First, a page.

Blood passes through small filters in the kidneys. Changes in the blood vessels due to diabetes can cause damage to these filters. Blood sugar levels that are not well-controlled can have the greatest impact on the kidney filters.
Over time, the damage to the filters increases. The damaged filters cannot clean the blood properly and protein from the blood can leak into the urine. If left untreated, this can lead to kidney failure.
Before symptoms appear early indications may include:
Protein in your urine when it is tested
Elevated blood urea nitrogen and creatine when your blood is tested
High blood pressure
Symptoms may not appear until the kidney damage is severe. Symptoms may include:
Fluid buildup may appear as swelling in feet or hands
Loss of appetite, nausea, and vomiting
Confusion and trouble concentrating
You will be asked about your symptoms and medical history. A physical exam will be done.
Your bodily fluids will be tested. This can be done with:
Blood tests to check kidney function
Urine tests to look for protein
You may have an ultrasound of your kidneys
If testing shows severe kidney disease you may have a kidney biopsy
Talk with your doctor about the best treatment plan for you.
Treatment is aimed at preventing or slowing further kidney damage. It may involve lifestyle changes and medications. Diabetes and blood pressure will both need to be controlled. This may help prevent further kidney damage.
Lifestyle changes that will help control your blood sugar and blood pressure include:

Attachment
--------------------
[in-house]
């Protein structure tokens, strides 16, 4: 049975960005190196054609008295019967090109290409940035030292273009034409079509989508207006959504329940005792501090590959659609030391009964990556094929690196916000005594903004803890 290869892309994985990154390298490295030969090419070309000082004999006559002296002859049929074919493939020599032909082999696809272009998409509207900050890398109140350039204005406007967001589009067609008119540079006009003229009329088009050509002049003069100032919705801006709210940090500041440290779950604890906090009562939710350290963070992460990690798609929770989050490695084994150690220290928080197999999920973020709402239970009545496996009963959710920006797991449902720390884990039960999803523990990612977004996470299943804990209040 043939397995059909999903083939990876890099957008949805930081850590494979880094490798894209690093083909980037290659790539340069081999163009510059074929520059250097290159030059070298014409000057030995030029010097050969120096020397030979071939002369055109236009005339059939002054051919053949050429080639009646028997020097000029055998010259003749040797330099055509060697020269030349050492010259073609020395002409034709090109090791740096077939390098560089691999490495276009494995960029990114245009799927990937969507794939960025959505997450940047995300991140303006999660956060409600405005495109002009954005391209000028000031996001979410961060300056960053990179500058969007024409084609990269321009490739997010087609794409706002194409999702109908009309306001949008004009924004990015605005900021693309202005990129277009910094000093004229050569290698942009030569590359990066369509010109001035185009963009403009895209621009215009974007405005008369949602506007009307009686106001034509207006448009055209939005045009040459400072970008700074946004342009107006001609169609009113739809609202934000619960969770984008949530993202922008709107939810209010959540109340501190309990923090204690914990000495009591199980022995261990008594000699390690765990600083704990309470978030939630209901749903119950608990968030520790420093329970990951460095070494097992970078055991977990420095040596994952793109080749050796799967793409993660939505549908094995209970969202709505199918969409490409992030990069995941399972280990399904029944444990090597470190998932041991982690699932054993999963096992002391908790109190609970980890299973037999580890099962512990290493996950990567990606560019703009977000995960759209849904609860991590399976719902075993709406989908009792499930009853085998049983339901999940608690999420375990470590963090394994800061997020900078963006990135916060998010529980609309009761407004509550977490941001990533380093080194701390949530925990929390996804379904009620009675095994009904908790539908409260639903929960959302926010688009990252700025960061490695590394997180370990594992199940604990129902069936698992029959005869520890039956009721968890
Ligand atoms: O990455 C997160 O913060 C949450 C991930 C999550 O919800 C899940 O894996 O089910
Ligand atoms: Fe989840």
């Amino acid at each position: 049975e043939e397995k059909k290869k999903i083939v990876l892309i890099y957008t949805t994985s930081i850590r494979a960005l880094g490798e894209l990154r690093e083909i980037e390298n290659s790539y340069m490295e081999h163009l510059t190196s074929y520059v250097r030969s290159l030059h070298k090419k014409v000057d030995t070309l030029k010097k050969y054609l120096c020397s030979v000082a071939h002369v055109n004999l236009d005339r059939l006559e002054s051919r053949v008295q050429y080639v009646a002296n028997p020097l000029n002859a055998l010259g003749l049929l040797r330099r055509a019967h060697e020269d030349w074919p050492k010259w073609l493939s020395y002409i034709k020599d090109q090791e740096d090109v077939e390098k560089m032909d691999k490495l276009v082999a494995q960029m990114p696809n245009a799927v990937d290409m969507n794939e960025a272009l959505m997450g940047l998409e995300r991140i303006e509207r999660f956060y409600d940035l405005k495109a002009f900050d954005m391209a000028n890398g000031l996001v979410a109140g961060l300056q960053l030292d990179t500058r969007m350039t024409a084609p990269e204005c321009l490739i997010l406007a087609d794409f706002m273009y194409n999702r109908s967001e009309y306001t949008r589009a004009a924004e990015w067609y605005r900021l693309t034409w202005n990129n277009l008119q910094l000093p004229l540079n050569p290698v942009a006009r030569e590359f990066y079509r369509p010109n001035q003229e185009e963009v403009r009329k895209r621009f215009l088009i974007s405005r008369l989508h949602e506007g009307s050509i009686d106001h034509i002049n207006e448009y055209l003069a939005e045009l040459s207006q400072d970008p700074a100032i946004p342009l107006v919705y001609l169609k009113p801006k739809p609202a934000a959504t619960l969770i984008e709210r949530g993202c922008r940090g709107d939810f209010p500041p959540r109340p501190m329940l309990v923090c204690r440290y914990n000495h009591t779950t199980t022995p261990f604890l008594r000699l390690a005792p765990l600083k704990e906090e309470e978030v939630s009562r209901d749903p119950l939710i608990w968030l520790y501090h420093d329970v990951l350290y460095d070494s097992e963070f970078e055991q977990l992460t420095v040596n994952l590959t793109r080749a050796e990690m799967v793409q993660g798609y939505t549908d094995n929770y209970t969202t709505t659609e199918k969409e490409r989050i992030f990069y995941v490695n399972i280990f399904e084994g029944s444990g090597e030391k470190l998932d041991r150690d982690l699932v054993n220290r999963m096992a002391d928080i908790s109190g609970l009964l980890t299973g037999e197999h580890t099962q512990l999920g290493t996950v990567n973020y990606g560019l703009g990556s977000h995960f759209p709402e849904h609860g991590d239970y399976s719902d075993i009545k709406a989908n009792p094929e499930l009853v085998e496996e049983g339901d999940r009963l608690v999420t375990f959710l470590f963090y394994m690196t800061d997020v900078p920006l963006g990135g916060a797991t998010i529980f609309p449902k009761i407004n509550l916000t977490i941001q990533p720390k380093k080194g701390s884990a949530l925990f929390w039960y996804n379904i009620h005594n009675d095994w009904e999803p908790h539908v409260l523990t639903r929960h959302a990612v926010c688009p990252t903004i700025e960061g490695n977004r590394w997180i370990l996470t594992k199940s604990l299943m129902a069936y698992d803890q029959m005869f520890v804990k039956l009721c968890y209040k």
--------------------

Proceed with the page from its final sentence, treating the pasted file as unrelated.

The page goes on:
If the damage to your kidneys progresses to kidney failure, you may need
dialysis. Dialysis takes over for your kidneys. Blood passes out of your body into a machine. The machine filters waste out of the blood then pumps blood back to you.
Bjornstad P, et al. Early Diabetic Nephropathy in Type 1 Diabetes – New Insights. Curr Opin Endocrinol Diabetes Obes. 2014 Aug; 21(4): 279–286. Available at: https://www.ncbi.nlm.nih.gov/pmc/articles/PMC4138314/
Diabetic nephropathy. Cleveland Clinic website. Available at: http://www.clevelandclinicmeded.com/medicalpubs/diseasemanagement/nephrology/diabetic-nephropathy/. Accessed August 24, 2017.
Diabetic nephropathy. Family Doctor—American Academy of Family Physicians website. Available at: https://familydoctor.org/condition/diabetic-nephropathy/. Updated June 2017. Accessed August 24, 2017.
Kidney Disease (Nephropathy). American Diabetes Association website. Available at: http://www.diabetes.org/living-with-diabetes/complications/kidney-disease-nephropathy.html?referrer=https://www.google.com/. Updated February 9, 2017. Accessed August 24, 2017.
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